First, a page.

Johnston Erwin, TRexBio CEO

Big Phar­ma back­ers jump on board 'Treg' car­tog­ra­pher's lead round with up to six can­di­dates in the pipe

Among the wealth of emerg­ing tar­gets in on­col­o­gy, im­mune sys­tem sup­press­ing reg­u­la­to­ry T cells — bet­ter known as “Tregs” — have earned some big-name in­ter­est in re­cent years. Now, a West Coast start­up map­ping Tregs in hu­man tis­sue has scored a slate of Big Phar­ma back­ers to dri­ve its grow­ing pipeline in­to the clin­ic.

South San Fran­cis­co-based TRexBio emerged from stealth Tues­day with a $59 mil­lion Se­ries A and the back­ing of in­vest­ment funds from Big Phar­ma gi­ants Eli Lil­ly, J&J and Pfiz­er, the biotech said in a re­lease.

Car­ol Gal­lagher

TRex’s plat­form maps the bi­ol­o­gy and func­tion of hu­man tis­sue Tregs to iden­ti­fy tar­gets in on­col­o­gy and au­toim­mune dis­or­ders. The com­pa­ny’s “deep bi­ol­o­gy” plat­forms pro­duce high-res­o­lu­tion pro­fil­ing of hu­man tis­sues to cre­ate “tis­sue-like” Tregs, the com­pa­ny said.

The biotech says it has six pre­clin­i­cal can­di­dates cur­rent­ly in its pipeline and is on pace to name its two lead drugs with­in the next year. TRex’s plat­form has iden­ti­fied 20 nov­el tar­gets so far, it said.

The biotech will be led by chair­man Car­ol Gal­lagher, the for­mer CEO of Cal­is­to­ga Phar­ma­ceu­ti­cals and a part­ner at New En­ter­prise As­so­ci­ates for the last sev­en years, and John­ston Er­win, a 36-year Lil­ly vet­er­an who will take the role of CEO. Er­win most re­cent­ly worked as VP of cor­po­rate busi­ness de­vel­op­ment.

“The com­pa­ny has a sig­nif­i­cant foun­da­tion in place, with a com­pelling vi­sion, ded­i­cat­ed team and ro­bust sci­ence,” Er­win said in a state­ment. “I am ex­cit­ed to lead the com­pa­ny in­to its next stage of de­vel­op­ment and ul­ti­mate­ly trans­form the lives of pa­tients by bring­ing a new gen­er­a­tion of im­mune-based ther­a­pies to the world.”

Ovid Tri­fan

Mean­while, TRex’s clin­i­cal pro­gram will be led by Ovid Tri­fan, most re­cent­ly CMO and VP of de­vel­op­ment at Apex­i­gen. Pri­or to that, Tri­fan held se­nior roles in clin­i­cal re­search at Bris­tol My­ers Squibb and J&J, fo­cus­ing on the on­col­o­gy space. Tri­fan will gear up to bring TRex’s lead pro­grams in­to the clin­ic by the end of the year.

The found­ing team is al­so joined by CSO Melanie Klein­schek, who will dri­ve the boat on TRex’s dis­cov­ery plat­form.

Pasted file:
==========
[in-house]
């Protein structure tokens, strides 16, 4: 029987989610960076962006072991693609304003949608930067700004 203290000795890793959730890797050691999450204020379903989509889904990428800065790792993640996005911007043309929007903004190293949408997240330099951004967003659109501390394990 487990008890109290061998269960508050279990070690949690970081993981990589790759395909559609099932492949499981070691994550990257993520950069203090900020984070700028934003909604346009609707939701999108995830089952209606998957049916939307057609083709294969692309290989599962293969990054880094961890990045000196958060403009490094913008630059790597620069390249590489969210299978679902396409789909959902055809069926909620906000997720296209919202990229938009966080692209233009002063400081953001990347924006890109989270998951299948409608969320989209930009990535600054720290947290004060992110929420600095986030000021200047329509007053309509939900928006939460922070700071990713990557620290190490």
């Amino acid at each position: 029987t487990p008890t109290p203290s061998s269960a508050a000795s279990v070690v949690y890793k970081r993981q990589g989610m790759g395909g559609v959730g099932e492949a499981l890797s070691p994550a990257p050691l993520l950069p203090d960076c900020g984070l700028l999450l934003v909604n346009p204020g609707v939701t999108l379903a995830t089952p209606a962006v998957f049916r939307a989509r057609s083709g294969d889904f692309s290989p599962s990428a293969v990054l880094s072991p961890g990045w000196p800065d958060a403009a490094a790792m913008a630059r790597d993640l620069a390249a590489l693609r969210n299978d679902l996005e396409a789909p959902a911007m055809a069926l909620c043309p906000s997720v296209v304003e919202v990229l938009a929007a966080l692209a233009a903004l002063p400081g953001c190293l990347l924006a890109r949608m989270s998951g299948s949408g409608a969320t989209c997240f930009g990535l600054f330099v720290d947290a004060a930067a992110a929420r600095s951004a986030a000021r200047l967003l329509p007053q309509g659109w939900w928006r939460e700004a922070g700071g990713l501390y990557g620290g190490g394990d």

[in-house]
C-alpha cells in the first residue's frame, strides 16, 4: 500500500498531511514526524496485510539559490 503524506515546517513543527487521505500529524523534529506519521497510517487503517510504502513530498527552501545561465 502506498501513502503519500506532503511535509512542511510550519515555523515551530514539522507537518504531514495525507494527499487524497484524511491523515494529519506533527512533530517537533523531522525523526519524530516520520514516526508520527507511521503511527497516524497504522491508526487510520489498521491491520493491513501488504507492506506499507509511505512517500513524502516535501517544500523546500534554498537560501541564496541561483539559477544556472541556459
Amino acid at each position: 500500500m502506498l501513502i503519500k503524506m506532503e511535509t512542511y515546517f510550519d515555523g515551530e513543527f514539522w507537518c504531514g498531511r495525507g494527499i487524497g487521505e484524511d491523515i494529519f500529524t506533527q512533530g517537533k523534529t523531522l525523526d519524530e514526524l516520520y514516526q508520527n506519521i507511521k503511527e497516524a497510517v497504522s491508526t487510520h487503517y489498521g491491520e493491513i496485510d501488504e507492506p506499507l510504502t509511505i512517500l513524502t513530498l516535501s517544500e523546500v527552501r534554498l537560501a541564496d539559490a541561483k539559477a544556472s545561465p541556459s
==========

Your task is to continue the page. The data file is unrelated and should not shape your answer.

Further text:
Tap­ping in­to im­muno­sup­pres­sant reg­u­la­to­ry T cells, which con­trol the pro­lif­er­a­tion of cy­tokines and T cells to main­tain what’s called tis­sue home­osta­sis, has seen a wealth of in­ter­est in re­cent years as com­pa­nies look to tamp down over­ac­tive im­mune sys­tems.

Melanie Klein­schek

In Feb­ru­ary, Mer­ck signed away $1.85 bil­lion to ac­quire Pan­dion Phar­ma­ceu­ti­cals and its pipeline of drugs tar­get­ing Tregs for au­toim­mune con­di­tions with the lead com­pound look­ing to bind with IL-2. That lead drug, dubbed PT101, will go af­ter ul­cer­a­tive col­i­tis and scored a win in a Phase Ia tri­al ear­li­er this year. In that 56-pa­tient study, PT101 in­creased Treg lev­els by 260% and in­creased the lev­el of high CD25-ex­press­ing Tregs, known as CD25 bright Tregs, by a whop­ping 6,250%, Pan­dion said. The drug al­so hits its marks on safe­ty and tol­er­a­bil­i­ty.

On a much small­er scale, No­var­tis and RA Cap­i­tal backed a $20 mil­lion seed round back in Au­gust for a com­pa­ny called Gen­tiBio, which is al­so look­ing to de­vel­op Treg can­di­dates. But those cer­tain­ly aren’t the on­ly two play­ers in that race.

M&A: a crit­i­cal dri­ver for sus­tain­able top-line growth in health­care

2021 saw a record $600B in healthcare M&A activity. In 2022, there is an anticipated slowdown in activity, however, M&A prospects remain strong in the medium to long-term. What are future growth drivers for the healthcare sector? Where might we see innovations that drive M&A? RBC’s Andrew Callaway, Global Head, Healthcare Investment Banking discusses with Vito Sperduto, Global Co-Head, M&A.

15 LGBTQ lead­ers in bio­phar­ma; Paul Stof­fels’ Gala­pa­gos re­vamp; As­traZeneca catch­es up in AT­TR; and more

Welcome back to Endpoints Weekly, your review of the week’s top biopharma headlines. Want this in your inbox every Saturday morning? Current Endpoints readers can visit their reader profile to add Endpoints Weekly. New to Endpoints? Sign up here.

A return to in-person conferences also marks a return to on-the-ground reporting. My colleagues Beth Synder Bulik and Nicole DeFeudis were on-site at Cannes Lions, bringing live coverage of pharma’s presence at the ad festival — accompanied by photos from Clara Bui, our virtual producer, that bring you right to the scene. You can find a recap (and links to all the stories) below.